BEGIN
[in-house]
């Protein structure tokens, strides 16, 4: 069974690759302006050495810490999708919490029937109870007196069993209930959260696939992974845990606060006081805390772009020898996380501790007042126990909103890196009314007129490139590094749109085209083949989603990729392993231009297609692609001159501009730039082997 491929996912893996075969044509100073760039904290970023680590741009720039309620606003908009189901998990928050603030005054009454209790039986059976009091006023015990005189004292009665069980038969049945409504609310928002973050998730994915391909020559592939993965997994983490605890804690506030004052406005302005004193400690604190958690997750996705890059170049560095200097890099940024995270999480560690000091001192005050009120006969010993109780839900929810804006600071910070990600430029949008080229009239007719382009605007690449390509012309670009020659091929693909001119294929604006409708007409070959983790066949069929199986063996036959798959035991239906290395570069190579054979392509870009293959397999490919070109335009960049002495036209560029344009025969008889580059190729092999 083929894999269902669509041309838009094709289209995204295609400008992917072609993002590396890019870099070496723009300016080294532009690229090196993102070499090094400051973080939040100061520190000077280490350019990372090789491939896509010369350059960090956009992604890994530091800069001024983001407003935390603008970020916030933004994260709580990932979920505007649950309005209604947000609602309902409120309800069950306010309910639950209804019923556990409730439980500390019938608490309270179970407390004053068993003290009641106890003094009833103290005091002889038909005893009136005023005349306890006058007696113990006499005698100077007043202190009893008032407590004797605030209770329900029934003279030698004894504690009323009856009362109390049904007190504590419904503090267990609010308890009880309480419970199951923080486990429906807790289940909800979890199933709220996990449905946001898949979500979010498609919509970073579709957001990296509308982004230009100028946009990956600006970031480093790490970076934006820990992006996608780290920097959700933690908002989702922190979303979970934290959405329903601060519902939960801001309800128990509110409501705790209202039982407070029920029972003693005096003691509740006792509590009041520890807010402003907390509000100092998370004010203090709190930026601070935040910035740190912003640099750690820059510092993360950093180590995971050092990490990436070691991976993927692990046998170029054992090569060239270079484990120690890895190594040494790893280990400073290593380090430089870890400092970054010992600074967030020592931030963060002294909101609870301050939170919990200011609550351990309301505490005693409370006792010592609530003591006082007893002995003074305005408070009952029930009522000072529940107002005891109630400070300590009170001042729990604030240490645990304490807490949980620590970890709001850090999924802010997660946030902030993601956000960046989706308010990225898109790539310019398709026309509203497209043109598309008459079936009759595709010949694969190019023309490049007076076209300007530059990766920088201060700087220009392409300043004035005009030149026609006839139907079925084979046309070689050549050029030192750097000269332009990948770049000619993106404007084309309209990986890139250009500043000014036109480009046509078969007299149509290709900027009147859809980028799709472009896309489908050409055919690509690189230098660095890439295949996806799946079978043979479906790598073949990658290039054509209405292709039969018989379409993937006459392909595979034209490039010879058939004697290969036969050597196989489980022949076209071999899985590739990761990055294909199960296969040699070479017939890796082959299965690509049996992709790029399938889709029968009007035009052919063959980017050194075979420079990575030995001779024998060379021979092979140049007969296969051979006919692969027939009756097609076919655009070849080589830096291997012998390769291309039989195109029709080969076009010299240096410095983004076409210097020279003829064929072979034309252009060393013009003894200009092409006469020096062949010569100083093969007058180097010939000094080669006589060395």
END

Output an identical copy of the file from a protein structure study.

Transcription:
[in-house]
């Protein structure tokens, strides 16, 4: 069974690759302006050495810490999708919490029937109870007196069993209930959260696939992974845990606060006081805390772009020898996380501790007042126990909103890196009314007129490139590094749109085209083949989603990729392993231009297609692609001159501009730039082997 491929996912893996075969044509100073760039904290970023680590741009720039309620606003908009189901998990928050603030005054009454209790039986059976009091006023015990005189004292009665069980038969049945409504609310928002973050998730994915391909020559592939993965997994983490605890804690506030004052406005302005004193400690604190958690997750996705890059170049560095200097890099940024995270999480560690000091001192005050009120006969010993109780839900929810804006600071910070990600430029949008080229009239007719382009605007690449390509012309670009020659091929693909001119294929604006409708007409070959983790066949069929199986063996036959798959035991239906290395570069190579054979392509870009293959397999490919070109335009960049002495036209560029344009025969008889580059190729092999 083929894999269902669509041309838009094709289209995204295609400008992917072609993002590396890019870099070496723009300016080294532009690229090196993102070499090094400051973080939040100061520190000077280490350019990372090789491939896509010369350059960090956009992604890994530091800069001024983001407003935390603008970020916030933004994260709580990932979920505007649950309005209604947000609602309902409120309800069950306010309910639950209804019923556990409730439980500390019938608490309270179970407390004053068993003290009641106890003094009833103290005091002889038909005893009136005023005349306890006058007696113990006499005698100077007043202190009893008032407590004797605030209770329900029934003279030698004894504690009323009856009362109390049904007190504590419904503090267990609010308890009880309480419970199951923080486990429906807790289940909800979890199933709220996990449905946001898949979500979010498609919509970073579709957001990296509308982004230009100028946009990956600006970031480093790490970076934006820990992006996608780290920097959700933690908002989702922190979303979970934290959405329903601060519902939960801001309800128990509110409501705790209202039982407070029920029972003693005096003691509740006792509590009041520890807010402003907390509000100092998370004010203090709190930026601070935040910035740190912003640099750690820059510092993360950093180590995971050092990490990436070691991976993927692990046998170029054992090569060239270079484990120690890895190594040494790893280990400073290593380090430089870890400092970054010992600074967030020592931030963060002294909101609870301050939170919990200011609550351990309301505490005693409370006792010592609530003591006082007893002995003074305005408070009952029930009522000072529940107002005891109630400070300590009170001042729990604030240490645990304490807490949980620590970890709001850090999924802010997660946030902030993601956000960046989706308010990225898109790539310019398709026309509203497209043109598309008459079936009759595709010949694969190019023309490049007076076209300007530059990766920088201060700087220009392409300043004035005009030149026609006839139907079925084979046309070689050549050029030192750097000269332009990948770049000619993106404007084309309209990986890139250009500043000014036109480009046509078969007299149509290709900027009147859809980028799709472009896309489908050409055919690509690189230098660095890439295949996806799946079978043979479906790598073949990658290039054509209405292709039969018989379409993937006459392909595979034209490039010879058939004697290969036969050597196989489980022949076209071999899985590739990761990055294909199960296969040699070479017939890796082959299965690509049996992709790029399938889709029968009007035009052919063959980017050194075979420079990575030995001779024998060379021979092979140049007969296969051979006919692969027939009756097609076919655009070849080589830096291997012998390769291309039989195109029709080969076009010299240096410095983004076409210097020279003829064929072979034309252009060393013009003894200009092409006469020096062949010569100083093969007058180097010939000094080669006589060395």